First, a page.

From songwriter/Broadway actor Clifton Davis to a couple of the founding members of American jazz fusion band Spyro Gyra, you never know who might show up at Rick Moore’s jazz sessions.
Organized by the Jupiter Jazz and Performing Arts Society—founded by Moore and his wife, Cherie, in 2012—the jams take place at Double Roads Tavern on the last Sunday of every month. Impromptu energy abounds as young musicians show up to improvise with the Bossa Jazz ensemble, led by Moore. The sessions touch on all types of jazz: traditional, Latin, bebop, mainstream, and avant-garde. “It’s American music, a part of our culture,” Moore says. “Over the years, it has changed so much. We try to present all styles so we can attract an all-ages audience.”
A jazz pianist who grew up in New Jersey, Moore says he started the nonprofit organization to preserve jazz as an American art form and nurture interest and talent in youth. Teens from the Alexander W. Dreyfoos School of the Arts in West Palm Beach often showcase their talents during jams, and the organization raises funds for the nonprofit JazzPath, which provides lessons to youth even if they can’t afford lessons or an instrument.
When he moved to Florida in 1986, Moore—whose uncle founded the New Jersey Jazz Society in 1972—started playing long-term engagements at upscale venues like the International Polo Club in Wellington, The Mar-a-Lago Club in Palm Beach, and the Jupiter Island Club in Hobe Sound. But he noticed there was a distinct absence of live jazz at Jupiter-area bars and restaurants. “There was no jazz anywhere,” he recalls. “So instead of trying to go out and get gigs, I decided to promote jazz itself and the people who like it—to build a community. [The society] is not about the music per se but about the community that loves the music.” That community stays connected through an e-newsletter, which is sent out about twice a month to more than 1,500 subscribers.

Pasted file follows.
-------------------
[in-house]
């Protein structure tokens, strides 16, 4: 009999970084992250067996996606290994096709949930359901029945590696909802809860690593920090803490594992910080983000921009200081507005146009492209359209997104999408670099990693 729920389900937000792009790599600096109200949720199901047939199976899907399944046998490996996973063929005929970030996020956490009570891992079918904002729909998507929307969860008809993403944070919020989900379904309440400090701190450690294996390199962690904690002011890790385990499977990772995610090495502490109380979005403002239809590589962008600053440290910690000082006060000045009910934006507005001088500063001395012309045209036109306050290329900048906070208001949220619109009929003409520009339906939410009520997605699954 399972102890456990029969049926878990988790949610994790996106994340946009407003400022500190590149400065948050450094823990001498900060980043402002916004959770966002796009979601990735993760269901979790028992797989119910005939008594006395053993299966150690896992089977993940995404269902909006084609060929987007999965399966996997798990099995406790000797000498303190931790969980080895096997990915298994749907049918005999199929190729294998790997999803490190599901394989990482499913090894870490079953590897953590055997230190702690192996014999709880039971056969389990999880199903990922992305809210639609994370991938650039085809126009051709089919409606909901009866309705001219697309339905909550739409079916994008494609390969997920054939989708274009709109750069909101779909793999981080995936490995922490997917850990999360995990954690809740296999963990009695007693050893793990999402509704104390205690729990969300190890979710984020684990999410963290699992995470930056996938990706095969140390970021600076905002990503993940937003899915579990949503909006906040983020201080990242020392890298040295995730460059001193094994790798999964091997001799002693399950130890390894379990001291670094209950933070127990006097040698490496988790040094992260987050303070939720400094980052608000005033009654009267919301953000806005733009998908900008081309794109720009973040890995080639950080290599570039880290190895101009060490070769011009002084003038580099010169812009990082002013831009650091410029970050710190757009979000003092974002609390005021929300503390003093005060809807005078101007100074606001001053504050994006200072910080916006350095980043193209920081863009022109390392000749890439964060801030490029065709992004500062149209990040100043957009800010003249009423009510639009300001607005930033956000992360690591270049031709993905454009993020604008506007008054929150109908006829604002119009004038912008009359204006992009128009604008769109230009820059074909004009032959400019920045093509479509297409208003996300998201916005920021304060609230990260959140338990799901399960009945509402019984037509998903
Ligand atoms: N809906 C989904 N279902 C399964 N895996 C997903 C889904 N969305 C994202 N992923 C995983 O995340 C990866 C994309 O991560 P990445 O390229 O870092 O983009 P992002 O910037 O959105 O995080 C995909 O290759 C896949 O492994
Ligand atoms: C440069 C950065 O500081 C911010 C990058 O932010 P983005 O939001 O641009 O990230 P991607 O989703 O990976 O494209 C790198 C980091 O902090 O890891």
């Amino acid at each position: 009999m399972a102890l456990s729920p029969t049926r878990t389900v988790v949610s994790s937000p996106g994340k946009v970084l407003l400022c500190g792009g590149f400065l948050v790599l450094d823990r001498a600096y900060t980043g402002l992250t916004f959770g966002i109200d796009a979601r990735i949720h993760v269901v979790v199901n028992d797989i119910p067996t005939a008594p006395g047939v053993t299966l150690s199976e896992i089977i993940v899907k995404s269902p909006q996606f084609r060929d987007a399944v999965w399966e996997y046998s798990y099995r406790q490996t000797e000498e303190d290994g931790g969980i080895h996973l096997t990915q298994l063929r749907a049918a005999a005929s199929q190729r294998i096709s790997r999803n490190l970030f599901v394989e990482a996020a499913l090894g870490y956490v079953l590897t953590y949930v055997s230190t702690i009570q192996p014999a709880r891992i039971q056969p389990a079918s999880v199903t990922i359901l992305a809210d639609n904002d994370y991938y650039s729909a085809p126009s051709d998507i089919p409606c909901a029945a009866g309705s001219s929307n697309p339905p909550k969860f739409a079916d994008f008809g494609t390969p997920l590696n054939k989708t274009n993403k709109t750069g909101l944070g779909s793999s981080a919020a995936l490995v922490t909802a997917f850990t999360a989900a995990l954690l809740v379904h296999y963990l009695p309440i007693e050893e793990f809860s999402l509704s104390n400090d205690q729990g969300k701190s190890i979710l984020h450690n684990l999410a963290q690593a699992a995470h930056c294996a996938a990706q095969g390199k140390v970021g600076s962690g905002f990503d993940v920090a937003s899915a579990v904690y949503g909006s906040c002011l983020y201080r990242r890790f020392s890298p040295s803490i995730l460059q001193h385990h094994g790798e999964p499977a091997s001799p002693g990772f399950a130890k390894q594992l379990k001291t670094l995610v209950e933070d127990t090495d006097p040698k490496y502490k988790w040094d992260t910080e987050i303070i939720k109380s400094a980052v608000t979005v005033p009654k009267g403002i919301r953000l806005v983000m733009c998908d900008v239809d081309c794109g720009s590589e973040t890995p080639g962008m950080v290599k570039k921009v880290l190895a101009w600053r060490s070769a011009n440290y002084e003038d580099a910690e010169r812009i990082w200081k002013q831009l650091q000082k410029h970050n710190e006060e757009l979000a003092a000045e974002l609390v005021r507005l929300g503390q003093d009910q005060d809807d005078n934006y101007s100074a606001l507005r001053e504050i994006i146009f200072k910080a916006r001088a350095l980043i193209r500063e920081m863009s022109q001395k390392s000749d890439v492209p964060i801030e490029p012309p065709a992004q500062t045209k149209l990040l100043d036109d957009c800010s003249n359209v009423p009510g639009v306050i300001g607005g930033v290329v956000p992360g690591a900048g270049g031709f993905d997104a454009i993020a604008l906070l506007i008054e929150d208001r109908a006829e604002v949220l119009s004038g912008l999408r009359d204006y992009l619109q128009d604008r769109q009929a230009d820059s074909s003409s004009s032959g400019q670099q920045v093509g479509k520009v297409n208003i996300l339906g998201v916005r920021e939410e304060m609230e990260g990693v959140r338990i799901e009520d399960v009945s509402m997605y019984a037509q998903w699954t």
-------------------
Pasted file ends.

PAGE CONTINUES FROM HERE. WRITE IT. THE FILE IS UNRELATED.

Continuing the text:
The group’s president, Cathleen Scott, originally got involved to support her son, Dylan Thomas, 19, who played in his high school jazz band and began performing at Double Roads in 2015. Her husband also plays guitar and sings, and she embraces opening new doors for underserved children so they can tap into new opportunities by honing their creative expression through jazz.
“Music can be a way out,” Scott says. “A lot of the kids may be talented but don’t know they are talented. [The society and JazzPath] offer a way to open kids up to opportunities they couldn’t reach before.”
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